3. Shoulder Shrugs

This is also wonderful for correcting bad posture due to breastfeeding. Start by standing with the feet hip-width apart, hands near the shoulders but not touching, and elbows open and pointing away from the body. As you inhale, begin doing little circles backwards with the elbows. Try to coordinate with the breath (inhaling with the top of each elbow circle and opening of chest, exhaling as the elbows go down). Do 10 to 15 repetitions forwards and backwards, taking the time to really focus on the movements.

4. Side Bends

These help to increase flexibility of the spine, bring energy to tired bodies while also relieving lower back pain from picking up your growing baby. You can stand or sit for this pose. Begin by inhaling and elongating the spine a little. Raise your right arm overhead (you may have to lower the right shoulder to  keep your neck area feeling comfortable). If doing this while seated cross-legged, use the other arm placed about 12 inches from the body to help stabilize you. Inhale again, lengthening up, and on the exhale, slowly bend your torso to the left. You don’t have to go very far, just make sure you are not collapsing into your bend by keeping both feet ‘grounded’ and pushing the right hip out a little. Stay here a few breaths or whatever is comfortable, and on an inhale, slowly come up to center. Exhale and return the arm to your side. Repeat on the other side.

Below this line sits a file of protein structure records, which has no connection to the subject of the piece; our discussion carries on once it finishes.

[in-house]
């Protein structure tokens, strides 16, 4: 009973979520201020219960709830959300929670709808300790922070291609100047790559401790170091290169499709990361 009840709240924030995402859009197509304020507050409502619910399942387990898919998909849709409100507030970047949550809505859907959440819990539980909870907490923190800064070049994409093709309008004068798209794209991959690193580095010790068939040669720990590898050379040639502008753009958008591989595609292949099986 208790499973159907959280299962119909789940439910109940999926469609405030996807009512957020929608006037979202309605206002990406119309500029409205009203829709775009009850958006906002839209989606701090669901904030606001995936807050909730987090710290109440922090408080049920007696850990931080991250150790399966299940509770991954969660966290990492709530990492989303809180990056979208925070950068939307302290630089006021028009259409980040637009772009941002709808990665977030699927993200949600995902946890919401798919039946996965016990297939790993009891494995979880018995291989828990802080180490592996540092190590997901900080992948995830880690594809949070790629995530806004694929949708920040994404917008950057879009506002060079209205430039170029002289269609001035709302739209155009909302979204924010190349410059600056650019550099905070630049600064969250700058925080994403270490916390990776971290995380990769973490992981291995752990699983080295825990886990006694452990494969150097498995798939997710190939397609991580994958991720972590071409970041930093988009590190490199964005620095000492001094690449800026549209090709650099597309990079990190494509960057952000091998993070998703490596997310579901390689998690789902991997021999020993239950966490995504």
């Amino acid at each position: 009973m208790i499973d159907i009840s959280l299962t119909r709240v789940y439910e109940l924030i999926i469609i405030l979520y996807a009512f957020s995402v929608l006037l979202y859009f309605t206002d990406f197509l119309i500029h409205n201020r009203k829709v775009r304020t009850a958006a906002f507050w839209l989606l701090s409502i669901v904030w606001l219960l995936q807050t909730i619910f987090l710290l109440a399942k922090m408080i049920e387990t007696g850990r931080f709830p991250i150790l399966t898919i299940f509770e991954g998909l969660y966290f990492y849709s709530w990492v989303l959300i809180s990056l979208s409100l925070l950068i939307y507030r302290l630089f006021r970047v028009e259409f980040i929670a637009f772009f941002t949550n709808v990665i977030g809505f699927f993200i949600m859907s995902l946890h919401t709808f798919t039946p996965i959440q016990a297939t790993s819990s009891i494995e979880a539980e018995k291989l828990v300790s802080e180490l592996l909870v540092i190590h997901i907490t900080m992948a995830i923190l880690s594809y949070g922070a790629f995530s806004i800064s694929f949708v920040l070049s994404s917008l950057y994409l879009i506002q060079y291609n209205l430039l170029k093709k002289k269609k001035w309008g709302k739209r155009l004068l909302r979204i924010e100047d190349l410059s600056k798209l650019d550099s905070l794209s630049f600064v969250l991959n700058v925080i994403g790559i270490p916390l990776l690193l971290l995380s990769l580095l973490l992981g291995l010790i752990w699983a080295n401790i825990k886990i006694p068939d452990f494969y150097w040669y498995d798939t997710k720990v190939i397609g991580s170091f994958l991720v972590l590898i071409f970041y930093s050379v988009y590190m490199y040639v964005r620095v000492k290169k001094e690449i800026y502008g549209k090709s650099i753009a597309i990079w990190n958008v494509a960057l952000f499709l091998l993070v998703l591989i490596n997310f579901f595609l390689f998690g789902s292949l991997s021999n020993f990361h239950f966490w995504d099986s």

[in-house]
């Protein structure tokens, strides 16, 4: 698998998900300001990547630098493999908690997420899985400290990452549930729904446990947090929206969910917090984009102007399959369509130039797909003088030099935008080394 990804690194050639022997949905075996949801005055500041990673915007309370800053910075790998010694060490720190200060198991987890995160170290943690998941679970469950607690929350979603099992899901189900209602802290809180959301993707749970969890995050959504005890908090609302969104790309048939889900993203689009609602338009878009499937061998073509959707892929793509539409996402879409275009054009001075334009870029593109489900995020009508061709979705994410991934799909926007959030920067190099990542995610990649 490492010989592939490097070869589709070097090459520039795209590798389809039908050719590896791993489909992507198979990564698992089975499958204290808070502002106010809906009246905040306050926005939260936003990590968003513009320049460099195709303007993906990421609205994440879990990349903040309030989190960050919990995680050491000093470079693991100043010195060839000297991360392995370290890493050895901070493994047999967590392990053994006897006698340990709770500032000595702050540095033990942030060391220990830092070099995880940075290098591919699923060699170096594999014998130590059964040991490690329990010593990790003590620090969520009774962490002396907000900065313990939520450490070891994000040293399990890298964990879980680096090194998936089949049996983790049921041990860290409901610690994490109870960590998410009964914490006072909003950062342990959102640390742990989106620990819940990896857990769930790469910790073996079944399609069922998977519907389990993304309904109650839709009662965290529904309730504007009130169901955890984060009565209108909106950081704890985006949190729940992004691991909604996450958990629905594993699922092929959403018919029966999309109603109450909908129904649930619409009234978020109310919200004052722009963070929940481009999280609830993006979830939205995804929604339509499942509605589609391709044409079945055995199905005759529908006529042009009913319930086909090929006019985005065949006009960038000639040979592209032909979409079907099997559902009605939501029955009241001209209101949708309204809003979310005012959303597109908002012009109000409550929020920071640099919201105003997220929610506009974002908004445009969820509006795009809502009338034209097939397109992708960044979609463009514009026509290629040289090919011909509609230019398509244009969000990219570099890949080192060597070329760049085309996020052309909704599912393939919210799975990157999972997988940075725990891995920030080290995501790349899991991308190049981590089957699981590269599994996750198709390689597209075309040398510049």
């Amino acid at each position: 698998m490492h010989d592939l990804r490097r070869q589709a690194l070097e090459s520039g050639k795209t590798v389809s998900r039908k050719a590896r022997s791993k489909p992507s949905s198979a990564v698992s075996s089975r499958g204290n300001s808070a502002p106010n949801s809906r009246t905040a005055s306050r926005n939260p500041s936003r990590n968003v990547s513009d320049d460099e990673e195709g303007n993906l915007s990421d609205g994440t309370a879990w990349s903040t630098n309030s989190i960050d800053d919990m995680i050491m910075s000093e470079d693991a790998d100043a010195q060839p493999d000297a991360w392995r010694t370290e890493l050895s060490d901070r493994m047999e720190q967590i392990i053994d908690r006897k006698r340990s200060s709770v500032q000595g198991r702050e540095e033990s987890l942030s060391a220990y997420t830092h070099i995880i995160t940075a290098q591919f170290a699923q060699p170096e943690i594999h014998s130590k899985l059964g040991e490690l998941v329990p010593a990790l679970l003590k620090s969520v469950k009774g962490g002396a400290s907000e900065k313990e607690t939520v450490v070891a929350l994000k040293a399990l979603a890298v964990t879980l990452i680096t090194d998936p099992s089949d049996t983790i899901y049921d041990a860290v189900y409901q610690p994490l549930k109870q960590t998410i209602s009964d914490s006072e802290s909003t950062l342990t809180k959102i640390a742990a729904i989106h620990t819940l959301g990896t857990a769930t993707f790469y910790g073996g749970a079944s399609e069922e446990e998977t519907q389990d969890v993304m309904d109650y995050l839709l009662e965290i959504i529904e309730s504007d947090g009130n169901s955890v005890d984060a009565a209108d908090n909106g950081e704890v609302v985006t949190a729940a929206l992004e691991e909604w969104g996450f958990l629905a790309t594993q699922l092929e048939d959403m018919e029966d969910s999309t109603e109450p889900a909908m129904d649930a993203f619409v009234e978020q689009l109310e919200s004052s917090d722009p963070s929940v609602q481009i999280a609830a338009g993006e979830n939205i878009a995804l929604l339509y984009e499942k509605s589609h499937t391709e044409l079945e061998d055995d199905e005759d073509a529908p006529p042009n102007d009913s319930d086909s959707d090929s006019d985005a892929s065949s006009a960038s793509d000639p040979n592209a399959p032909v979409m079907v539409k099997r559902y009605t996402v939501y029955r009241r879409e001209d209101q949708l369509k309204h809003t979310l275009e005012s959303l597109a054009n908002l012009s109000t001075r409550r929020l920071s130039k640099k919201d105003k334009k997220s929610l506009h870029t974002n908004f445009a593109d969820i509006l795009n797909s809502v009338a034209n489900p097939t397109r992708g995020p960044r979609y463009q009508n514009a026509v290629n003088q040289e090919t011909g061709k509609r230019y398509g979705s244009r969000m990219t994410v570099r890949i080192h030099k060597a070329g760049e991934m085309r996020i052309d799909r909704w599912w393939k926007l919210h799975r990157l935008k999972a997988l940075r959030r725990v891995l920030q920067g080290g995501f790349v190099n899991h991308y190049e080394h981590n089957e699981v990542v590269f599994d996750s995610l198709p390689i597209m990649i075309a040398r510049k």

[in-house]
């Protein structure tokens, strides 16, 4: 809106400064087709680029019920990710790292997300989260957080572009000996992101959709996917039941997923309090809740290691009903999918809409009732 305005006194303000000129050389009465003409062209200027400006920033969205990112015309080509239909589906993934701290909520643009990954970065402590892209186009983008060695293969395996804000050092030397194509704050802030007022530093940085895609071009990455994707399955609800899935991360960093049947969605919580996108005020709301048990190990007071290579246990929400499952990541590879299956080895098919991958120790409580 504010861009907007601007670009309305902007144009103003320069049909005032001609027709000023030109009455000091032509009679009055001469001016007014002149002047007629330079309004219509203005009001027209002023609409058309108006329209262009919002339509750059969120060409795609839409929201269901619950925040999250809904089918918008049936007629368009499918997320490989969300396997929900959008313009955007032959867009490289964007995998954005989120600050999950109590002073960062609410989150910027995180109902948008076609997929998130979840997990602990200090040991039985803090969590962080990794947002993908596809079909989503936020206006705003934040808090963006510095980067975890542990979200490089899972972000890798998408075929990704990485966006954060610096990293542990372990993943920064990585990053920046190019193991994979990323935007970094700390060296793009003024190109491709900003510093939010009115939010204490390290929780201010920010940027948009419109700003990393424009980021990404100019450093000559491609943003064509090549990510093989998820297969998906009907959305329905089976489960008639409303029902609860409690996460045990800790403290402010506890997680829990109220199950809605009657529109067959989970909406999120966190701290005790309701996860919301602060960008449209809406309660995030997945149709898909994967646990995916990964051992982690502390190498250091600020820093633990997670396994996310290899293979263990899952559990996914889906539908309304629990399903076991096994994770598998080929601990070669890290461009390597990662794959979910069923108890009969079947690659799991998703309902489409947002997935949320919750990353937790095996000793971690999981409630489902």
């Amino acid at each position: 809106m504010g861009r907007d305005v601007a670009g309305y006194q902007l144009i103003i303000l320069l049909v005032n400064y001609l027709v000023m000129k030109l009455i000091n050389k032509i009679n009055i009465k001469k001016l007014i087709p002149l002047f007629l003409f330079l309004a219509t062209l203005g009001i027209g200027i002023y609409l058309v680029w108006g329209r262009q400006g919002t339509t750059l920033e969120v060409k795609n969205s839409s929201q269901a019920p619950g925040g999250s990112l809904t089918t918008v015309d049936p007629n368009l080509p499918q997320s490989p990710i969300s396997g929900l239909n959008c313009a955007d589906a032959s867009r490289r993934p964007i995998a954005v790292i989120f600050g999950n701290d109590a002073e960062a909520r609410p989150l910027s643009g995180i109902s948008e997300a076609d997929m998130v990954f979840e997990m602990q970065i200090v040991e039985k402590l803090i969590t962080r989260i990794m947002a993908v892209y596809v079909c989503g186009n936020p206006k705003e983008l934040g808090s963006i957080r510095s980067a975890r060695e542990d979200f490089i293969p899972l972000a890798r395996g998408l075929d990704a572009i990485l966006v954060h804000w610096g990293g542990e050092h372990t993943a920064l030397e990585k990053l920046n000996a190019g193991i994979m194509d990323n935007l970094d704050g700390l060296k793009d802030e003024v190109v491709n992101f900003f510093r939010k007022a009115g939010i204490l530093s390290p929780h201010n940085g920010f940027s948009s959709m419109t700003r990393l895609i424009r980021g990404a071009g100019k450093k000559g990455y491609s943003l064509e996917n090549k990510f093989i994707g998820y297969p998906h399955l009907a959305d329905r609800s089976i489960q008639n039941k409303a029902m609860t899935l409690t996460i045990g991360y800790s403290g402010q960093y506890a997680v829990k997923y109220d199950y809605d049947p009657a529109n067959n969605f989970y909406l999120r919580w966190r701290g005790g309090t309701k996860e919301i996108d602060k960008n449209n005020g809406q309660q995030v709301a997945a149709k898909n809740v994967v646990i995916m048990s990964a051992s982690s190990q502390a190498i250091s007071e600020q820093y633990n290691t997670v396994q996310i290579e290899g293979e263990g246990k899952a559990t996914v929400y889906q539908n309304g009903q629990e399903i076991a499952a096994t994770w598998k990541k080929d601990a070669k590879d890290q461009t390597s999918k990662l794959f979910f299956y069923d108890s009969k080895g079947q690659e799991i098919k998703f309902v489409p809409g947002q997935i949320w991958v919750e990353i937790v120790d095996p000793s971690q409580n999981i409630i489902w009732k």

5. Legs Up the Wall (Viparita Karani)

This restorative pose helps increase circulation of the lymphatic system, aiding your overall immune response, and also allows the legs, feet and heart to rest, since it doesn’t have to work as hard to pump blood. Begin by sitting with your back to the wall and legs tucked underneath you. Slowly roll to one side, coming onto your back and simultaneously swinging your legs up the wall. Ensure that your bottom is a few inches away from the wall, with your hands a comfortable distance away from the body and with the palms facing up. Allow yourself to completely relax, staying here for as long as you like. To come out, bend your knees toward the chest, and gradually roll to one side, allowing your body to re-adjust. Stay here for a few breaths, then come back up to a seated posture.

6. Corpse Pose (Savasana)

This is a simple and essential pose to end any practice, assisting you in absorbing all the benefits of any preceding poses. On the floor, come to a lying position on your back, with the feet at least hip-width apart and the arms about 12 inches away from the body, palms facing up. The feet are relaxed, and the eyes can be closed. Bring your awareness to your breath, allowing it to flow naturally. Scan your body mentally, and consciously relax any tensions you may find. Stay in this position as long as you feel necessary or find time for.

And the most simple stress-buster there is? Taking a deep breath in and out, centering yourself and remembering that all this, too, shall pass.